Seven kākāpo have now died in the last three months from a respiratory disease called aspergillosis.
It’s from bacterial fungal spores that float in the air. They’re not usually fatal, in fact everyone breathes them in at any given moment.
The problem is there are too many breeding inside kākāpo nests.
The disease has seen 35 of the birds taken out of their natural habitat on Whenua Hou Island (off Stewart Island) and into veterinary care.
Dr James Chatterton at Auckland Zoo is leading a team treating 17 kākāpo.
"Normally there has to be something wrong for you to get the disease from those spores and that can be that you’re living in an underground nest where there are lots and lots of the spores. It can’t be transmitted from bird to bird," he says.
Over the last 30 years aspergillosis is known to have killed just one kakapo. With just little over 200 left on the planet, it’s concerning vets both nationally and internationally.
Chelsea Dylan studied wildlife in New Zealand. More recently she helped with this year's booming kakapo season – where over 70 healthy chicks hatched.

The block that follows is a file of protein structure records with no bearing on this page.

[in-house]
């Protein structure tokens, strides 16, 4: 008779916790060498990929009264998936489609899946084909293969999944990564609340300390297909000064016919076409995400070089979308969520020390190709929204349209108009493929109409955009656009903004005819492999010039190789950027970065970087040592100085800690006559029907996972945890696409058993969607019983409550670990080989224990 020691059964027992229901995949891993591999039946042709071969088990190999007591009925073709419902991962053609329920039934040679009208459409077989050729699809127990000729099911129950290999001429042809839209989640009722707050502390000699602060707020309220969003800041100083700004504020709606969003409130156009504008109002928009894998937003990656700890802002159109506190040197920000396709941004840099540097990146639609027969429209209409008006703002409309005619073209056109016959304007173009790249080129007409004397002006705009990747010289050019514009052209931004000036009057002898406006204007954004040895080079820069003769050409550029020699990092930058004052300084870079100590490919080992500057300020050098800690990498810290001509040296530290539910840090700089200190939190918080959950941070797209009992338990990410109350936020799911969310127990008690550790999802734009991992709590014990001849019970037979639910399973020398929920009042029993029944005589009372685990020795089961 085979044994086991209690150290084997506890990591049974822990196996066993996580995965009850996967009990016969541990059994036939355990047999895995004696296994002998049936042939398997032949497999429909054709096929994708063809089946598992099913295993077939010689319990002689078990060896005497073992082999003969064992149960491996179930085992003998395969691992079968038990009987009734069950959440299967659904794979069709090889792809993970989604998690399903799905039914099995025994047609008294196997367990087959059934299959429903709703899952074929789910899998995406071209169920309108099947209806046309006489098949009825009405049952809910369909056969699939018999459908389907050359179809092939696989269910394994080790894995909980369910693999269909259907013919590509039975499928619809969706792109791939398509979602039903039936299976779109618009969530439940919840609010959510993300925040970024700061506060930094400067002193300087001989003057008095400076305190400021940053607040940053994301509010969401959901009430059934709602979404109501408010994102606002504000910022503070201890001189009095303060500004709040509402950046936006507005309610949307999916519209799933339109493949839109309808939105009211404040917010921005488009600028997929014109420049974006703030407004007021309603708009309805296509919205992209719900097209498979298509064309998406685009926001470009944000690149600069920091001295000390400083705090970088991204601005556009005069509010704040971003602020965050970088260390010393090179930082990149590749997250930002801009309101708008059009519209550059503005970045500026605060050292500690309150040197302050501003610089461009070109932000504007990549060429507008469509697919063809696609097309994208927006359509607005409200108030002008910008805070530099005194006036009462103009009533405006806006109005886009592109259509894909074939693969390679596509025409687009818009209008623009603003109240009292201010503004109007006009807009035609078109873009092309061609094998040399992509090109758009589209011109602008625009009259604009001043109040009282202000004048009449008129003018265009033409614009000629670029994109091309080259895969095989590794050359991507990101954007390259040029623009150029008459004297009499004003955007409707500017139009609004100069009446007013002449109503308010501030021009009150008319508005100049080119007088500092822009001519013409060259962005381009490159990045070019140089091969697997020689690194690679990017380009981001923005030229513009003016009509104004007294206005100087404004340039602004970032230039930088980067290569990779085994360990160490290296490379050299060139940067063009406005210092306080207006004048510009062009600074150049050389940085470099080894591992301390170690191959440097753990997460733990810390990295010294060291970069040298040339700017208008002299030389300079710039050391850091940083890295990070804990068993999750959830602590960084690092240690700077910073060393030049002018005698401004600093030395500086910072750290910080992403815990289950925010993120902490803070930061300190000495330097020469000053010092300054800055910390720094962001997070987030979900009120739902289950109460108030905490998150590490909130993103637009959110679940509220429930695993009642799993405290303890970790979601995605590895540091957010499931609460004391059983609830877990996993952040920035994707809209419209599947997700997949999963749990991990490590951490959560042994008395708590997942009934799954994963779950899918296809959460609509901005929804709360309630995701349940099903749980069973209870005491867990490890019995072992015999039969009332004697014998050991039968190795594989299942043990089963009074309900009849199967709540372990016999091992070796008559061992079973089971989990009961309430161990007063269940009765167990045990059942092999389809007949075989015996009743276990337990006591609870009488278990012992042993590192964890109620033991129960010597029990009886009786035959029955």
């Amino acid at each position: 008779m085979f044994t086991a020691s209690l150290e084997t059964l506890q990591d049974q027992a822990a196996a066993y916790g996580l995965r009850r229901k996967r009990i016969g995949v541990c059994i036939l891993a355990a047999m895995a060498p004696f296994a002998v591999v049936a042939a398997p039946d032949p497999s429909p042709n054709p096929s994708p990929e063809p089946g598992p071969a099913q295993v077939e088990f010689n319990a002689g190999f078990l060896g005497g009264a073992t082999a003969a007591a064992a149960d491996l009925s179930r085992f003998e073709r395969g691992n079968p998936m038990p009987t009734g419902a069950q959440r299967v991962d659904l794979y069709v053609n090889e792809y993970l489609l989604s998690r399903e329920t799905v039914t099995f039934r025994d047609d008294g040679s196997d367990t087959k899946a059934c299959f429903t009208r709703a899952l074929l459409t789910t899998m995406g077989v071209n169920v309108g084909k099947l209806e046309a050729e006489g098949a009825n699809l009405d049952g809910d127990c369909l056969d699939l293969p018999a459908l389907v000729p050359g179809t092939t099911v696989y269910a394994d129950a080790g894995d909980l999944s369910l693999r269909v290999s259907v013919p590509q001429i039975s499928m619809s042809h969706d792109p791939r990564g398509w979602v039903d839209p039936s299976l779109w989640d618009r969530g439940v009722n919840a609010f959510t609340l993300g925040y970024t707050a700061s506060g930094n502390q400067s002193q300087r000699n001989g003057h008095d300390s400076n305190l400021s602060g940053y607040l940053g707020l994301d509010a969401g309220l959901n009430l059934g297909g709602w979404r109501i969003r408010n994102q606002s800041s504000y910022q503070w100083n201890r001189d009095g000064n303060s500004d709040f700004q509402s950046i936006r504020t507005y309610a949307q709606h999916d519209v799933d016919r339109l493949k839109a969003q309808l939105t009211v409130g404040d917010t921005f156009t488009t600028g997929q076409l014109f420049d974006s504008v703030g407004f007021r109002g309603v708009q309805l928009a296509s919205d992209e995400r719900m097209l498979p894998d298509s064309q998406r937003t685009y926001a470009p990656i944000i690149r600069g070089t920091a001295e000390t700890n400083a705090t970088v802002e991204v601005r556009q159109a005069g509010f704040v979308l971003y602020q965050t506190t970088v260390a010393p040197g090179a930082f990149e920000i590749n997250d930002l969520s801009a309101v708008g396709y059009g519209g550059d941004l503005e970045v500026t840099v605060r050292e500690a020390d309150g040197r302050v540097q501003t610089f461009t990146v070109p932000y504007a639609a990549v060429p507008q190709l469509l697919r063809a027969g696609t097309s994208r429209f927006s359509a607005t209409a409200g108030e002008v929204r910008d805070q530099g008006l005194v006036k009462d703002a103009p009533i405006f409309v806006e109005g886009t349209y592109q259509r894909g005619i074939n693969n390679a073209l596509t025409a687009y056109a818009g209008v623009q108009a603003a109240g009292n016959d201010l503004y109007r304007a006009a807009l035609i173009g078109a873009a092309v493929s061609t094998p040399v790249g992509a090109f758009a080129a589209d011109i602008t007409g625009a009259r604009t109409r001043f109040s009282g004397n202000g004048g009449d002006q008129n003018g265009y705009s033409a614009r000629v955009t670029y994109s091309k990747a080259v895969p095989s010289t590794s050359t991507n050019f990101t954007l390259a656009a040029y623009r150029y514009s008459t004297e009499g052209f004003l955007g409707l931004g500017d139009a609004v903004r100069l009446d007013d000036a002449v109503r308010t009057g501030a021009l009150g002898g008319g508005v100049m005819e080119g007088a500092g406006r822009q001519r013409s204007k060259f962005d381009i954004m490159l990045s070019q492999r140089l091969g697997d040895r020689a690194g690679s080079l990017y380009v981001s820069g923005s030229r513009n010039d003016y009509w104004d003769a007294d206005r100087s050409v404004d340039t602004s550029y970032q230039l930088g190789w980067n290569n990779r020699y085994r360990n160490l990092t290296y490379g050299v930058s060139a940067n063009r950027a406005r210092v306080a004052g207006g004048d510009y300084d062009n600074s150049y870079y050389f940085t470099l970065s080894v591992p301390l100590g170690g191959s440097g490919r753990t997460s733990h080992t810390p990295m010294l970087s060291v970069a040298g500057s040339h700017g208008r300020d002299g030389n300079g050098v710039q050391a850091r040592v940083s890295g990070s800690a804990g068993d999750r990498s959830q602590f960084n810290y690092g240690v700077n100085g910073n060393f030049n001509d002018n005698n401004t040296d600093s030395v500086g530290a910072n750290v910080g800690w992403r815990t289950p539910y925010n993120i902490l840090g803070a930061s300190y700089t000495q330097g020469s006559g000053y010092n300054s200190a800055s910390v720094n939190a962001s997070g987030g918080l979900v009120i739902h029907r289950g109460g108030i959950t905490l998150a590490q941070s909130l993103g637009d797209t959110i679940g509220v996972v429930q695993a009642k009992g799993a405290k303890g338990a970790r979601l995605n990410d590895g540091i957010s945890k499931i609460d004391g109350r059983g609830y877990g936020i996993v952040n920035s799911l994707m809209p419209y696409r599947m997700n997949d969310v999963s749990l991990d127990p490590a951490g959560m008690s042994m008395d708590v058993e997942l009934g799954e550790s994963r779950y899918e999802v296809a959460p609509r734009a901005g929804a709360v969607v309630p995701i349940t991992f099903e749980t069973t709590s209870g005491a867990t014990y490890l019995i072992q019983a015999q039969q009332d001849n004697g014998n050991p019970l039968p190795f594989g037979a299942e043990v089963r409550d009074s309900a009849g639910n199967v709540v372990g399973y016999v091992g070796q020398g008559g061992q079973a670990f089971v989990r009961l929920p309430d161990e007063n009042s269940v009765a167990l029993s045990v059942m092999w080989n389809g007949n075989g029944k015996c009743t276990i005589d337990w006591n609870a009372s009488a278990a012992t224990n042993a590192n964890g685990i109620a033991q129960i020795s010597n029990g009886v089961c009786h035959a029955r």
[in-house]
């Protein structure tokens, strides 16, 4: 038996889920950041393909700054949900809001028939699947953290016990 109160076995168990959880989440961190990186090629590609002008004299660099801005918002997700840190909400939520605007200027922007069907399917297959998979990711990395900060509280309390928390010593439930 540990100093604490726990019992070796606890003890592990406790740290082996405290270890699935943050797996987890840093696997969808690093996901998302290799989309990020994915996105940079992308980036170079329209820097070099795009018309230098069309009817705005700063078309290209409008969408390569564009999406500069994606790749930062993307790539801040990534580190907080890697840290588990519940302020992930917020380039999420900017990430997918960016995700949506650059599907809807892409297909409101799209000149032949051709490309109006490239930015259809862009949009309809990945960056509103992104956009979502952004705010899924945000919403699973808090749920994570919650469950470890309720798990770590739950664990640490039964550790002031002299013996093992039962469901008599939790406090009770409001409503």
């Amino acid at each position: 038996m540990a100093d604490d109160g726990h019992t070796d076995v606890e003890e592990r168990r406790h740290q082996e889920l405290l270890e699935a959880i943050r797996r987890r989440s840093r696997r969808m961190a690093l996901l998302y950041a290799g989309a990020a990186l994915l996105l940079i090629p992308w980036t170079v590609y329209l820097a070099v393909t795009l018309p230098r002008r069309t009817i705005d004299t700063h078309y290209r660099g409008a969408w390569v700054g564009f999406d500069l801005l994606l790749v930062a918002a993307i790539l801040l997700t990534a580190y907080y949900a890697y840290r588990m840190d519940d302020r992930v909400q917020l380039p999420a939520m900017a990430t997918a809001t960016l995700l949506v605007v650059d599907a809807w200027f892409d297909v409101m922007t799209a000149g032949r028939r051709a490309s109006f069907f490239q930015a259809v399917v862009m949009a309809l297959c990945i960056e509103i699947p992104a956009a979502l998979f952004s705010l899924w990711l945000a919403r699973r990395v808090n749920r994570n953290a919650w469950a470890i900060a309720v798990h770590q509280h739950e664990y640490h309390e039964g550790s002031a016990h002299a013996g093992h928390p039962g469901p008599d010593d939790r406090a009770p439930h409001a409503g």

After returning to San Diego Zoo she heard the news of the kākāpo. Now she’s on unpaid leave from her job to be back in New Zealand to fight for the critically endangered species.
"This is a devastating outcome of the really great breeding season and hopefully not going to be the final outcome," she says.
Medical communities are banding together around the country to help – even Auckland’s Middlemore Hospital is providing use of its CT scan machine to help diagnose the birds.
While aspergillosis isn’t incurable, time is a defining factor. Dr Chatterton says the best chance a kākāpo has is an early diagnosis with lots of medication.
"But that’s really challenging with wild birds."
It’s not just Auckland helping, Massey University's Wild Base Hospital in Palmerston North has taken in six birds for treatment and Dunedin's Wildlife Hospital has taken in a further 12.